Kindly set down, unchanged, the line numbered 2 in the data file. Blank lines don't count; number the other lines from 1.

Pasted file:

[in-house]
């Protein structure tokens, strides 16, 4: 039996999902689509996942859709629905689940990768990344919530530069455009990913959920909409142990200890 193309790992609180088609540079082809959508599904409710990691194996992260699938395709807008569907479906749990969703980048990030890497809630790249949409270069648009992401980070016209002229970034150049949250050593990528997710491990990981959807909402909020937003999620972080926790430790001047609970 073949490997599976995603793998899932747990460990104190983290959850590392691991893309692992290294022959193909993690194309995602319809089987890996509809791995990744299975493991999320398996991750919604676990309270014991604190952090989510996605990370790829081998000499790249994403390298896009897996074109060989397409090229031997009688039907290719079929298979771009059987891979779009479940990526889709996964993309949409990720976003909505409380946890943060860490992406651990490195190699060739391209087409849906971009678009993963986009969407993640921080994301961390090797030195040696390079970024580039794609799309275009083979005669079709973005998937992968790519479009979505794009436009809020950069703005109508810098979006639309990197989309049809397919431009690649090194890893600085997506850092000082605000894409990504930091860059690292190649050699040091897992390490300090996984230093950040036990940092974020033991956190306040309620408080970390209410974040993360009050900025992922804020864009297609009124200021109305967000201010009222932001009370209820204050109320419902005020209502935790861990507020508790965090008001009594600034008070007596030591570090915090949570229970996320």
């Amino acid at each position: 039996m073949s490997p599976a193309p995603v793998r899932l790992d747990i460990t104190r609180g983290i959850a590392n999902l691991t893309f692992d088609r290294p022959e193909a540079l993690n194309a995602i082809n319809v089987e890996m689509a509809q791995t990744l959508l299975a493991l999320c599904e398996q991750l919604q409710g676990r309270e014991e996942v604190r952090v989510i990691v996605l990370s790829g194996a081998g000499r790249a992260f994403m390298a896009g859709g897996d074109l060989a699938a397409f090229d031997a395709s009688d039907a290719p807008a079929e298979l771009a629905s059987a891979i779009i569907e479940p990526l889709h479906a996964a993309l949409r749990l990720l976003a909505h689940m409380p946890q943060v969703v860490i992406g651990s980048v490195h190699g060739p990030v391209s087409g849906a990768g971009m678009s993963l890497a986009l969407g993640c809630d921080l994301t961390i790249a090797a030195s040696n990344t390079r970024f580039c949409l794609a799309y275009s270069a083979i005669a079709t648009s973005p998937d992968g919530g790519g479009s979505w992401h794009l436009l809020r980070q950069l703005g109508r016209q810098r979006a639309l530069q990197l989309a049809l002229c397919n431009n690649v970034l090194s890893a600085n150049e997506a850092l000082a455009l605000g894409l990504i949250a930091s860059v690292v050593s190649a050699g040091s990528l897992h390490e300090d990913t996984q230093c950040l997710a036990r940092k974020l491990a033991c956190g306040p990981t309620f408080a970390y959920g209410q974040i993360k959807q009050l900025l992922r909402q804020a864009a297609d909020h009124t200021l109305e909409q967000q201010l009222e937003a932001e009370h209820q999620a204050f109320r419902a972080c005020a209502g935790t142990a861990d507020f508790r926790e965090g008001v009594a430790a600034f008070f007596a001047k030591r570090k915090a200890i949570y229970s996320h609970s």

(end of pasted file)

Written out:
């Protein structure tokens, strides 16, 4: 039996999902689509996942859709629905689940990768990344919530530069455009990913959920909409142990200890 193309790992609180088609540079082809959508599904409710990691194996992260699938395709807008569907479906749990969703980048990030890497809630790249949409270069648009992401980070016209002229970034150049949250050593990528997710491990990981959807909402909020937003999620972080926790430790001047609970 073949490997599976995603793998899932747990460990104190983290959850590392691991893309692992290294022959193909993690194309995602319809089987890996509809791995990744299975493991999320398996991750919604676990309270014991604190952090989510996605990370790829081998000499790249994403390298896009897996074109060989397409090229031997009688039907290719079929298979771009059987891979779009479940990526889709996964993309949409990720976003909505409380946890943060860490992406651990490195190699060739391209087409849906971009678009993963986009969407993640921080994301961390090797030195040696390079970024580039794609799309275009083979005669079709973005998937992968790519479009979505794009436009809020950069703005109508810098979006639309990197989309049809397919431009690649090194890893600085997506850092000082605000894409990504930091860059690292190649050699040091897992390490300090996984230093950040036990940092974020033991956190306040309620408080970390209410974040993360009050900025992922804020864009297609009124200021109305967000201010009222932001009370209820204050109320419902005020209502935790861990507020508790965090008001009594600034008070007596030591570090915090949570229970996320």